Improvements in and in Means for Propelling and Steering Aerial Machines.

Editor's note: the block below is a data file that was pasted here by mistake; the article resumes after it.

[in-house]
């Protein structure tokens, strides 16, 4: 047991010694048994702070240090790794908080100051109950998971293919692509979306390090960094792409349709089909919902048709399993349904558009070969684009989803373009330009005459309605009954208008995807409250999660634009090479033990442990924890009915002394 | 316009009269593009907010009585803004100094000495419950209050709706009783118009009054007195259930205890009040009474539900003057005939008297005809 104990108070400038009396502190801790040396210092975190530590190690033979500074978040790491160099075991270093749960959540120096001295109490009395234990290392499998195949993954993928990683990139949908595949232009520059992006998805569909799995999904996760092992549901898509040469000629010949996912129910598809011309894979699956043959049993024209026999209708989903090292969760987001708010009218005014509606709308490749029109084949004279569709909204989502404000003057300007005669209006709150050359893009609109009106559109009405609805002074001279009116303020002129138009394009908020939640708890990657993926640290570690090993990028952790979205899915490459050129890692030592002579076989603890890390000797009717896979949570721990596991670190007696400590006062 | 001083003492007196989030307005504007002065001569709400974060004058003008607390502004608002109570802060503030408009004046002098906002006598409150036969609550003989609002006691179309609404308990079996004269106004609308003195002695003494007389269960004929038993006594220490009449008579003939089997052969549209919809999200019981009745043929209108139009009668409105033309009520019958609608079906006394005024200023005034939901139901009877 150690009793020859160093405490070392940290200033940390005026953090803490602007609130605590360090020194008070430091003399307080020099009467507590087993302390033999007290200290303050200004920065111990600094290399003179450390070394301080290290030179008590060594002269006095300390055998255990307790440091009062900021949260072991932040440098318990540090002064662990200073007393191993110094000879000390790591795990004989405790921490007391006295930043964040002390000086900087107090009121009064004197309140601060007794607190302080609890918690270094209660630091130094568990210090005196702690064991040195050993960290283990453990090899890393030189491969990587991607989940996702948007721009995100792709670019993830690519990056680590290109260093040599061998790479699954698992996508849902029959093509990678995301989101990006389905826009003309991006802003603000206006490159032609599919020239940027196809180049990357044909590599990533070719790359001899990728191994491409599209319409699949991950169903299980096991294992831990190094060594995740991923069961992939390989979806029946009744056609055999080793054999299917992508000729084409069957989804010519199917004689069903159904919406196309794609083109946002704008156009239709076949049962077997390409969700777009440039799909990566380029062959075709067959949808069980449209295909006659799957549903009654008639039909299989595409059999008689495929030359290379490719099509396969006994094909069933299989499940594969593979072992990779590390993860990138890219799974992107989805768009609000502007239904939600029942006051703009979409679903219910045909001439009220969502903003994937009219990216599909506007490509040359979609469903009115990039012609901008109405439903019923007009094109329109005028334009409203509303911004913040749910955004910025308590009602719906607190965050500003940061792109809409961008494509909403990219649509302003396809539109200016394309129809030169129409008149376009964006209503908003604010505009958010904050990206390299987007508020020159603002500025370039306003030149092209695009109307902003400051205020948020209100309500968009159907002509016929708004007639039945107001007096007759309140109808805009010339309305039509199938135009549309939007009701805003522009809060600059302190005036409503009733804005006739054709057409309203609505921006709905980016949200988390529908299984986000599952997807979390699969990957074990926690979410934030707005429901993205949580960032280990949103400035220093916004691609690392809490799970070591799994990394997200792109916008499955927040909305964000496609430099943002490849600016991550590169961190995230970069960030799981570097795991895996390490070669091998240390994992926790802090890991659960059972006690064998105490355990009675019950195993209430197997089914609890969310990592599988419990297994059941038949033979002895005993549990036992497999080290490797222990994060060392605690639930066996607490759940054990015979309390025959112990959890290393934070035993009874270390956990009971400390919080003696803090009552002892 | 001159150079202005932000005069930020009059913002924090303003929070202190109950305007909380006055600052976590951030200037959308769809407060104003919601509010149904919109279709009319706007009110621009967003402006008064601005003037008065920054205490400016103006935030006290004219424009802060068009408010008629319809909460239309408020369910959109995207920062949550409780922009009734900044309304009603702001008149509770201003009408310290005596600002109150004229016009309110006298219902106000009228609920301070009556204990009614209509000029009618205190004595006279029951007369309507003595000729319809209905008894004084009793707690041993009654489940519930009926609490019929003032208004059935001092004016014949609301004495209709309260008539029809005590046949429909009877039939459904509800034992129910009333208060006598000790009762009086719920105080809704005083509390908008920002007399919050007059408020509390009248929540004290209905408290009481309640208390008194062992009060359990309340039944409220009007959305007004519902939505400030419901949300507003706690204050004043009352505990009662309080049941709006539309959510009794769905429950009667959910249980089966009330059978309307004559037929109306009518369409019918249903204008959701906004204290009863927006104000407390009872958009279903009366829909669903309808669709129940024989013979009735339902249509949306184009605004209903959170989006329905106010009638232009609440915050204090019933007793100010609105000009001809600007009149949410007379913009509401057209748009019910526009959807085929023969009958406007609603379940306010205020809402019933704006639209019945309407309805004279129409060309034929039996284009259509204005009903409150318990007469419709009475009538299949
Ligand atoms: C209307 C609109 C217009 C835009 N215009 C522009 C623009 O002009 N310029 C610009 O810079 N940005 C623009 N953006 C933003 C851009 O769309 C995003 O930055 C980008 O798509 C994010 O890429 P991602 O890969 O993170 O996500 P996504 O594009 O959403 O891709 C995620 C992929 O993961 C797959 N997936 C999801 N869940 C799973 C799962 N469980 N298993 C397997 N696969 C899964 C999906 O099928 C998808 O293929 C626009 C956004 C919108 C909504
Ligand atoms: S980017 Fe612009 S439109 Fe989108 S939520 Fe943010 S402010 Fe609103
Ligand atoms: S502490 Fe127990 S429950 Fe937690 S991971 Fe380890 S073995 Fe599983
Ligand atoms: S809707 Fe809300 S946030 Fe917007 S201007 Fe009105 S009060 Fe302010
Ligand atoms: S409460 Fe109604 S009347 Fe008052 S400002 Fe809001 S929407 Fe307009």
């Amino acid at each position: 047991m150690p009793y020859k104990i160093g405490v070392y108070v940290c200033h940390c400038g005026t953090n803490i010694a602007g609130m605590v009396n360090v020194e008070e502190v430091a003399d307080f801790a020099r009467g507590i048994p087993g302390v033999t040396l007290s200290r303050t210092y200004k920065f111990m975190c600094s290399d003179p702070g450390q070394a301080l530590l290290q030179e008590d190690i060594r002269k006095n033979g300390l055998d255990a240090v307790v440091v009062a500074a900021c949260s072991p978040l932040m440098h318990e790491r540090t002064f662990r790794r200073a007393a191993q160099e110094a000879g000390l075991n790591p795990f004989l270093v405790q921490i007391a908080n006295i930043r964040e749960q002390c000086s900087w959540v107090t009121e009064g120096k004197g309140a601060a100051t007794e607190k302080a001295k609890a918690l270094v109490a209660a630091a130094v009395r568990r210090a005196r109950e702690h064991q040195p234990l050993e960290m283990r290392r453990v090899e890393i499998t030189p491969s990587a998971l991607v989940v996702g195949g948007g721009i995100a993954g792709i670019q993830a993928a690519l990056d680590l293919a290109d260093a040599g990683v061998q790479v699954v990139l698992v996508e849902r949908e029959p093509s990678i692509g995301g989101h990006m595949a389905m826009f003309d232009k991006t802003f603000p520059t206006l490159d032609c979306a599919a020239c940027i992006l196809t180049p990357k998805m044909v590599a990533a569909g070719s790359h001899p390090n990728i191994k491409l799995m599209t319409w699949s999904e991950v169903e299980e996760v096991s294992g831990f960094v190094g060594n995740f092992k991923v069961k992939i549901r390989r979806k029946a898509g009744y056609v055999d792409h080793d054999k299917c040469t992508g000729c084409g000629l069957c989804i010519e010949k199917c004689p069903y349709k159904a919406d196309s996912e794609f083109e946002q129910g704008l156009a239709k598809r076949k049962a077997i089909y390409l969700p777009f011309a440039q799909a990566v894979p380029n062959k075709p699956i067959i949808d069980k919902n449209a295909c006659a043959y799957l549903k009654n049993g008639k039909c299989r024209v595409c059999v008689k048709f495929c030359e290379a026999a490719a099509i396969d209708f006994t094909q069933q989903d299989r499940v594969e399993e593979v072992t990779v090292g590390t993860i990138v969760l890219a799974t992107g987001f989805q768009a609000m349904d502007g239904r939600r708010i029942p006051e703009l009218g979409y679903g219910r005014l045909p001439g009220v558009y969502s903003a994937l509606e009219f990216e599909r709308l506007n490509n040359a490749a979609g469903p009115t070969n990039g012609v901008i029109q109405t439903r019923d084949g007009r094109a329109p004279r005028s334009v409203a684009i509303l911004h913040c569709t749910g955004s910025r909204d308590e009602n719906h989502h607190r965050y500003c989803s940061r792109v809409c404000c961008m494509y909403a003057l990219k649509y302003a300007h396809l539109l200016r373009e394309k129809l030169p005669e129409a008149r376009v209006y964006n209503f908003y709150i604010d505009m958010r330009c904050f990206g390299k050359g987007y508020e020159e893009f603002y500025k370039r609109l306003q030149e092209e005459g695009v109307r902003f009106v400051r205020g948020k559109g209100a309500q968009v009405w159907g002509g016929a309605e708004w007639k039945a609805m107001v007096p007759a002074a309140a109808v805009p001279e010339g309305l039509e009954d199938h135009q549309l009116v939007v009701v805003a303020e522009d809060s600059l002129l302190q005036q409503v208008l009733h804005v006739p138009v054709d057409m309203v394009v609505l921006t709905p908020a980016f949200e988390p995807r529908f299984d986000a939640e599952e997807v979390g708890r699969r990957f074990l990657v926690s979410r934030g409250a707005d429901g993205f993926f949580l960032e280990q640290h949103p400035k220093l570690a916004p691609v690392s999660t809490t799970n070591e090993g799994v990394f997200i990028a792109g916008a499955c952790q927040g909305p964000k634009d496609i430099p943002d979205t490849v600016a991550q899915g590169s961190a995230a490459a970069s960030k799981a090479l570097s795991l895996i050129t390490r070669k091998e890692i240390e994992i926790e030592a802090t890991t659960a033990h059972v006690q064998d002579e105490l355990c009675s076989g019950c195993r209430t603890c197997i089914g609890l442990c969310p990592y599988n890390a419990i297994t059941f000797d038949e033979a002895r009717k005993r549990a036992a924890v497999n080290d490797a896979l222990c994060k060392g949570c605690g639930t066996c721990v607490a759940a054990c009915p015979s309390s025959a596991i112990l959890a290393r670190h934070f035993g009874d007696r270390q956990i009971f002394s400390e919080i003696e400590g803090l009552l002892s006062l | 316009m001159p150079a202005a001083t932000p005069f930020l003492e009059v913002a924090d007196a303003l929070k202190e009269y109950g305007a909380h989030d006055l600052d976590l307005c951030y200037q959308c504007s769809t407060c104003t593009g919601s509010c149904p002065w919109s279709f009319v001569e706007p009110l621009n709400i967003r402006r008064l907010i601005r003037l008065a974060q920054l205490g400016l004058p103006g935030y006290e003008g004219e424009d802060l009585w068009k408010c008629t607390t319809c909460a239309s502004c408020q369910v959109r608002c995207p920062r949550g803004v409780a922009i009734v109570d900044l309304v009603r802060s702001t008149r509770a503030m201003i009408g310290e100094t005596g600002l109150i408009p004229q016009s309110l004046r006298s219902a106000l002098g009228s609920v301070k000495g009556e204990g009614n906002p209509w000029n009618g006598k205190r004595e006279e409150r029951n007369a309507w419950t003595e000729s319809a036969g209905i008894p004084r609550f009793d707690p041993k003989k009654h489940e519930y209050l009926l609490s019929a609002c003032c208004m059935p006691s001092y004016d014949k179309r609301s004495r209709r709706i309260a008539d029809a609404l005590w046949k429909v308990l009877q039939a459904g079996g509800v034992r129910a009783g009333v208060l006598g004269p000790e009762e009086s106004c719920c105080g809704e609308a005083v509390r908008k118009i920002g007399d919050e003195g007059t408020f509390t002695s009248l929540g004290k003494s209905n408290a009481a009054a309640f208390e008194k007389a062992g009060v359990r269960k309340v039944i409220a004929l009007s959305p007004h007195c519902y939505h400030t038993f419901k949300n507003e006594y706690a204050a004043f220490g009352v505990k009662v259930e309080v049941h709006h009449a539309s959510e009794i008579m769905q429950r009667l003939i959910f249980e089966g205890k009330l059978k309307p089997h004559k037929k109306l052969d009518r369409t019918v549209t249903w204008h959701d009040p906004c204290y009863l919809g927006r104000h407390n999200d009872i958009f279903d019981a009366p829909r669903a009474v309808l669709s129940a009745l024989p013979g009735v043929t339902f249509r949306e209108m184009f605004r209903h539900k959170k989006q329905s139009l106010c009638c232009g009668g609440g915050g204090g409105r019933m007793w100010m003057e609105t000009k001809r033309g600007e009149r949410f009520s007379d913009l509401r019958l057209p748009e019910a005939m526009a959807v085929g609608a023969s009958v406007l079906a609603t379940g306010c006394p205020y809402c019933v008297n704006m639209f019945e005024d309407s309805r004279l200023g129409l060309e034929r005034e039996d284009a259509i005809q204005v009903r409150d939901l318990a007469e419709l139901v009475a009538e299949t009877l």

25,444. Blunt, A. H. P. Nov. 21. AÙrial machines with aÙrostats.- Relates to aÙrial machines of the kind described in Specification No.1031,A.D.1903. The aÙrial machine is constructed with two somewhat cigar-shaped balloons A, Fig. 1, connected together at the ends in such a manner as to leave a space for the framework. The propelling- motor A', Fig. 2, and a car for the aeronaut are placed above the balloons, and a car for passengers is suspended below and connected to the upper car by a ladder. The machine is lifted partly by vertical screws I<2>, K<2>, and is propelled by screws U<2> in front and in rear of the balloons. Steering is effected by means of a screw or screws H<3>, the shafts of which are mounted in a frame I<3>, which can be turned at any angle to the main frame, and can also be adjusted nearer to, or farther away from, the balloon. The screws are all driven from a main shaft S<2>. The shafts of the propelling- screws U<2> are in line with this shaft and can be connected to it by means of clutches W<2>, Z<2>. The steering-screws H<3> are driven by rope gearing from the shaft of the leading propelling-screw. The shafts of the lifting-screws I<2>, K<2> are connected by a rope and pulleys, and are driven by a bevel-wheel R<2> and a movable bevel-wheel J<2> on the main shaft. At the rear of the machine is fitted a double vertical aeroplane A<3>, which can be opened out, as shown in dotted lines in Fig. 1, so as to retard the motion of the machine. Horizontal aeroplanes F<3>, G<3> are hinged to the top of the machine, and are connected to springs which allow their forward edges to move upwards, and also to cords by means of which their inclination can be controlled. The balloons may be made of canvas, leather, or the like, and may have an india-rubber lining, or be otherwise made airproof by combining the material with india-rubber or the like. They may be strengthened by embedded steel wires running both longitudinally and transversely. Each half of the balloon is covered by netting K, Fig. 4, attached to arched ribs G, which are fixed to the central framework and stayed longitudinally and transversely. The balloon is fitted with several vertical tubes L passing right through it, and through each of these tubes is passed a rod M, which supports the bottom of the balloon and is supported by a spring O, the tension of which is adjusted by a nut Q actuated by a belt and pulley. The rods M of the two halves of the balloon are stayed apart by bars S. When the pressure in the balloon is lowered, the envelope assumes the form shown in dotted lines. The aÙroplanes F<3>, G<3>, Fig. 2, instead of being connected to the framework, may be connected to the rods M, Fig. 4, in order that they may automatically reduce the volume of the balloon when they are exercising their greatest supporting power, thus making the balloon more rigid when travelling at a high speed, and facilitating descent when stationary. The balloon may be expanded by injecting steam into it when it is desired to rise, and may be made to contract again by admitting cold water or pumping gas out of it and compressing it into reservoirs C<2>, Fig. 5. The steam used for expanding the balloon may be the exhaust from the motor. It is admitted by pipes T. A valve for automatically shutting off steam when the pressure in the balloon reaches a certain limit is actuated by a piston in a cylinder connected to the balloon, the return motion being effected by a spring when pressure falls. The water of condensation collects in tubular reservoirs V. Cold water for contracting the balloon is injected through pipes A<6> by a pump X provided with bye-passes for putting it out of action. Gas is exhausted from the balloon through pipes H<30>, and is compressed into the reservoirs C<2> by another pump also provided with bye-pass valves. The gas can be re-admitted through pipes E<2> by means of valves D<2>. Each propeller consists of a number of vanes B<4>, Fig. 11, hinged to radial rods C<4>, which are pivoted to a central boss E<4>. The ends of the rods are connected together by stays fitted with adjustable connections, and are also connected by stays F<4> to collars G<4>, which can be adjusted along the shaft of the propeller to vary the angle which the vanes make with the shaft. The outer angles of the vanes are also connected by stays I<4> to a sliding collar K<4> under the control of a spring M<4>, which allows the vanes to vary their pitch according to the pressure upon them. The machine is supported by wheels A<4>, Fig. 2, when on the ground.




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